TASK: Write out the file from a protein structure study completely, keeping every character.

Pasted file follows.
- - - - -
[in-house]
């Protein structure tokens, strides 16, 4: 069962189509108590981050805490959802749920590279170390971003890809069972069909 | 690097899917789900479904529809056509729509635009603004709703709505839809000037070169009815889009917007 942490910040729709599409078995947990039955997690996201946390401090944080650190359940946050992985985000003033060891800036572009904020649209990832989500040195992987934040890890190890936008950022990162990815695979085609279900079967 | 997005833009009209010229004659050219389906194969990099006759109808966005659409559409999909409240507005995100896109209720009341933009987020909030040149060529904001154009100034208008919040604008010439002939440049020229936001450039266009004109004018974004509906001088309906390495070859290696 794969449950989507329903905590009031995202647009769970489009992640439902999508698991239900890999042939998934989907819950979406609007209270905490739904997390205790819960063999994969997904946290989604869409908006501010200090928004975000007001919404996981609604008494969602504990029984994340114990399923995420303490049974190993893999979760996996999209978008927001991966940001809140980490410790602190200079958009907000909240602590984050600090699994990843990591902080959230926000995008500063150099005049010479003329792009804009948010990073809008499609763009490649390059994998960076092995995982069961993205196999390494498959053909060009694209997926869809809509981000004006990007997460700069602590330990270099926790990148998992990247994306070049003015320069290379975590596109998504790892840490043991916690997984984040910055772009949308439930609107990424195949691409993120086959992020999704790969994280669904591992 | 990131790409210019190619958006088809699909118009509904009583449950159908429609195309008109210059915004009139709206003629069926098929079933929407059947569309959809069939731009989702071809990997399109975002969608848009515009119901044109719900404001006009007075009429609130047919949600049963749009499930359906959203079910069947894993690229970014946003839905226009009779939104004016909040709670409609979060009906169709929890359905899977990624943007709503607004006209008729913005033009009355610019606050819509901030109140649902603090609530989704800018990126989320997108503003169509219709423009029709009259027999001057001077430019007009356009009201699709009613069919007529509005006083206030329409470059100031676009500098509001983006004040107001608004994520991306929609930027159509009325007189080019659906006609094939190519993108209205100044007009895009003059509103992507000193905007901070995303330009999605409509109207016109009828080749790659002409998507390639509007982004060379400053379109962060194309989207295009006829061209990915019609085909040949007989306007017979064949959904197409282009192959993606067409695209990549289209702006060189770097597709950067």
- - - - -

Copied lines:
[in-house]
């Protein structure tokens, strides 16, 4: 069962189509108590981050805490959802749920590279170390971003890809069972069909 | 690097899917789900479904529809056509729509635009603004709703709505839809000037070169009815889009917007 942490910040729709599409078995947990039955997690996201946390401090944080650190359940946050992985985000003033060891800036572009904020649209990832989500040195992987934040890890190890936008950022990162990815695979085609279900079967 | 997005833009009209010229004659050219389906194969990099006759109808966005659409559409999909409240507005995100896109209720009341933009987020909030040149060529904001154009100034208008919040604008010439002939440049020229936001450039266009004109004018974004509906001088309906390495070859290696 794969449950989507329903905590009031995202647009769970489009992640439902999508698991239900890999042939998934989907819950979406609007209270905490739904997390205790819960063999994969997904946290989604869409908006501010200090928004975000007001919404996981609604008494969602504990029984994340114990399923995420303490049974190993893999979760996996999209978008927001991966940001809140980490410790602190200079958009907000909240602590984050600090699994990843990591902080959230926000995008500063150099005049010479003329792009804009948010990073809008499609763009490649390059994998960076092995995982069961993205196999390494498959053909060009694209997926869809809509981000004006990007997460700069602590330990270099926790990148998992990247994306070049003015320069290379975590596109998504790892840490043991916690997984984040910055772009949308439930609107990424195949691409993120086959992020999704790969994280669904591992 | 990131790409210019190619958006088809699909118009509904009583449950159908429609195309008109210059915004009139709206003629069926098929079933929407059947569309959809069939731009989702071809990997399109975002969608848009515009119901044109719900404001006009007075009429609130047919949600049963749009499930359906959203079910069947894993690229970014946003839905226009009779939104004016909040709670409609979060009906169709929890359905899977990624943007709503607004006209008729913005033009009355610019606050819509901030109140649902603090609530989704800018990126989320997108503003169509219709423009029709009259027999001057001077430019007009356009009201699709009613069919007529509005006083206030329409470059100031676009500098509001983006004040107001608004994520991306929609930027159509009325007189080019659906006609094939190519993108209205100044007009895009003059509103992507000193905007901070995303330009999605409509109207016109009828080749790659002409998507390639509007982004060379400053379109962060194309989207295009006829061209990915019609085909040949007989306007017979064949959904197409282009192959993606067409695209990549289209702006060189770097597709950067």